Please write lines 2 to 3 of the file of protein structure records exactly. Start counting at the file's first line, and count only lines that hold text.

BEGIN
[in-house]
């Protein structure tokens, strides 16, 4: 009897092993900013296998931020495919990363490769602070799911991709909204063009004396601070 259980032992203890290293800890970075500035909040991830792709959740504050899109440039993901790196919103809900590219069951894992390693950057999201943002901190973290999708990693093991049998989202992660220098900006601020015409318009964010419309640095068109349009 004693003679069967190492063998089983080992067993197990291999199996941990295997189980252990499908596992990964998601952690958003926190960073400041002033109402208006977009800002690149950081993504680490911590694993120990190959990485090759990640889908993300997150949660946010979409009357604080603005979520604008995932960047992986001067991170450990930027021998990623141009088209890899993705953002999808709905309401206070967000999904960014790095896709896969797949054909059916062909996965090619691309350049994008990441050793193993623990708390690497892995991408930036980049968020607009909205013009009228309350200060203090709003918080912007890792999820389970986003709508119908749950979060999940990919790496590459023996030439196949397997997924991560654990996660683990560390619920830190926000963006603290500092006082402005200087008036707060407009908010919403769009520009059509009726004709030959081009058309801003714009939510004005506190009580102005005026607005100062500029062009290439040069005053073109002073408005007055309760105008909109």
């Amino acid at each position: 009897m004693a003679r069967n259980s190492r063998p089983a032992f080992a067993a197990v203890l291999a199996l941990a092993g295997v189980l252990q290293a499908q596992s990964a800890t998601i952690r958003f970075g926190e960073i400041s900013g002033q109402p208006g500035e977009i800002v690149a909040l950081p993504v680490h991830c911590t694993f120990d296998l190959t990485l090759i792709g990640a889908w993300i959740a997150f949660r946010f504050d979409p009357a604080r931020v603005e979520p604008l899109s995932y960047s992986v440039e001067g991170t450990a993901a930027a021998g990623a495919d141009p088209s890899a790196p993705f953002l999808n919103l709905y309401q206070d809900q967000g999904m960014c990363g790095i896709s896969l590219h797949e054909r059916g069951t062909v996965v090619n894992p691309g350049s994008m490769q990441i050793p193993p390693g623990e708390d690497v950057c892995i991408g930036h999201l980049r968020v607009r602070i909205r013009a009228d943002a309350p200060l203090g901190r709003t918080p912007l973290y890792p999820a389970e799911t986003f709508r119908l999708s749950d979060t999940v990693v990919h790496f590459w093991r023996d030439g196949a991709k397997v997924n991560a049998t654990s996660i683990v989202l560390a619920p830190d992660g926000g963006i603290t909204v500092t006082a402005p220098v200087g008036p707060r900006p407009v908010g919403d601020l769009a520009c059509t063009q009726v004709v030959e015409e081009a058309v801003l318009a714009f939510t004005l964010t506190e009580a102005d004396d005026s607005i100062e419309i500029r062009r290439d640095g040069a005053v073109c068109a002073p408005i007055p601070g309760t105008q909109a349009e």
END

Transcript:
């Protein structure tokens, strides 16, 4: 009897092993900013296998931020495919990363490769602070799911991709909204063009004396601070 259980032992203890290293800890970075500035909040991830792709959740504050899109440039993901790196919103809900590219069951894992390693950057999201943002901190973290999708990693093991049998989202992660220098900006601020015409318009964010419309640095068109349009 004693003679069967190492063998089983080992067993197990291999199996941990295997189980252990499908596992990964998601952690958003926190960073400041002033109402208006977009800002690149950081993504680490911590694993120990190959990485090759990640889908993300997150949660946010979409009357604080603005979520604008995932960047992986001067991170450990930027021998990623141009088209890899993705953002999808709905309401206070967000999904960014790095896709896969797949054909059916062909996965090619691309350049994008990441050793193993623990708390690497892995991408930036980049968020607009909205013009009228309350200060203090709003918080912007890792999820389970986003709508119908749950979060999940990919790496590459023996030439196949397997997924991560654990996660683990560390619920830190926000963006603290500092006082402005200087008036707060407009908010919403769009520009059509009726004709030959081009058309801003714009939510004005506190009580102005005026607005100062500029062009290439040069005053073109002073408005007055309760105008909109």
């Amino acid at each position: 009897m004693a003679r069967n259980s190492r063998p089983a032992f080992a067993a197990v203890l291999a199996l941990a092993g295997v189980l252990q290293a499908q596992s990964a800890t998601i952690r958003f970075g926190e960073i400041s900013g002033q109402p208006g500035e977009i800002v690149a909040l950081p993504v680490h991830c911590t694993f120990d296998l190959t990485l090759i792709g990640a889908w993300i959740a997150f949660r946010f504050d979409p009357a604080r931020v603005e979520p604008l899109s995932y960047s992986v440039e001067g991170t450990a993901a930027a021998g990623a495919d141009p088209s890899a790196p993705f953002l999808n919103l709905y309401q206070d809900q967000g999904m960014c990363g790095i896709s896969l590219h797949e054909r059916g069951t062909v996965v090619n894992p691309g350049s994008m490769q990441i050793p193993p390693g623990e708390d690497v950057c892995i991408g930036h999201l980049r968020v607009r602070i909205r013009a009228d943002a309350p200060l203090g901190r709003t918080p912007l973290y890792p999820a389970e799911t986003f709508r119908l999708s749950d979060t999940v990693v990919h790496f590459w093991r023996d030439g196949a991709k397997v997924n991560a049998t654990s996660i683990v989202l560390a619920p830190d992660g926000g963006i603290t909204v500092t006082a402005p220098v200087g008036p707060r900006p407009v908010g919403d601020l769009a520009c059509t063009q009726v004709v030959e015409e081009a058309v801003l318009a714009f939510t004005l964010t506190e009580a102005d004396d005026s607005i100062e419309i500029r062009r290439d640095g040069a005053v073109c068109a002073p408005i007055p601070g309760t105008q909109a349009e």